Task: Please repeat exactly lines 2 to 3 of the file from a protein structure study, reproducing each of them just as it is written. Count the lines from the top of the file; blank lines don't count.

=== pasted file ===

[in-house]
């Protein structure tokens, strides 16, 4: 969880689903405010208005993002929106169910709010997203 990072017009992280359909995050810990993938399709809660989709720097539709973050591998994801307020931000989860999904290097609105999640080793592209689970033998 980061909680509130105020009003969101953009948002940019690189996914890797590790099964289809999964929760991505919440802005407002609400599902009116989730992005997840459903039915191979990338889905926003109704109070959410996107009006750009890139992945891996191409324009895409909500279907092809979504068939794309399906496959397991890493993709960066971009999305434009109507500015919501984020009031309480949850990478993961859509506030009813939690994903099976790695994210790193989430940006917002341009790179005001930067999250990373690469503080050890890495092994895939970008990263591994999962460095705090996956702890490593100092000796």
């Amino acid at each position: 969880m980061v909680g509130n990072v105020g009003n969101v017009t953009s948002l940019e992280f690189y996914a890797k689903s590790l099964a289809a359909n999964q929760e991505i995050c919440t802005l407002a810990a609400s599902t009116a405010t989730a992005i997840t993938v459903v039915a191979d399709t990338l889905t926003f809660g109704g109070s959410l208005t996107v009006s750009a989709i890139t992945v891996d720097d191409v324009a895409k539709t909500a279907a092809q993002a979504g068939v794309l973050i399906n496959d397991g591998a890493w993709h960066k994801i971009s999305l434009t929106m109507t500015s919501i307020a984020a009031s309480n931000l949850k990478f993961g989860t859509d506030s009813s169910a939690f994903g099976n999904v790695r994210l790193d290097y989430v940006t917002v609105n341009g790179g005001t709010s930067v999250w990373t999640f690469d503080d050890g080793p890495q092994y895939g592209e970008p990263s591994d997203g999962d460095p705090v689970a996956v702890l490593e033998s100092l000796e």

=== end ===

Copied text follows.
């Protein structure tokens, strides 16, 4: 969880689903405010208005993002929106169910709010997203 990072017009992280359909995050810990993938399709809660989709720097539709973050591998994801307020931000989860999904290097609105999640080793592209689970033998 980061909680509130105020009003969101953009948002940019690189996914890797590790099964289809999964929760991505919440802005407002609400599902009116989730992005997840459903039915191979990338889905926003109704109070959410996107009006750009890139992945891996191409324009895409909500279907092809979504068939794309399906496959397991890493993709960066971009999305434009109507500015919501984020009031309480949850990478993961859509506030009813939690994903099976790695994210790193989430940006917002341009790179005001930067999250990373690469503080050890890495092994895939970008990263591994999962460095705090996956702890490593100092000796």
């Amino acid at each position: 969880m980061v909680g509130n990072v105020g009003n969101v017009t953009s948002l940019e992280f690189y996914a890797k689903s590790l099964a289809a359909n999964q929760e991505i995050c919440t802005l407002a810990a609400s599902t009116a405010t989730a992005i997840t993938v459903v039915a191979d399709t990338l889905t926003f809660g109704g109070s959410l208005t996107v009006s750009a989709i890139t992945v891996d720097d191409v324009a895409k539709t909500a279907a092809q993002a979504g068939v794309l973050i399906n496959d397991g591998a890493w993709h960066k994801i971009s999305l434009t929106m109507t500015s919501i307020a984020a009031s309480n931000l949850k990478f993961g989860t859509d506030s009813s169910a939690f994903g099976n999904v790695r994210l790193d290097y989430v940006t917002v609105n341009g790179g005001t709010s930067v999250w990373t999640f690469d503080d050890g080793p890495q092994y895939g592209e970008p990263s591994d997203g999962d460095p705090v689970a996956v702890l490593e033998s100092l000796e």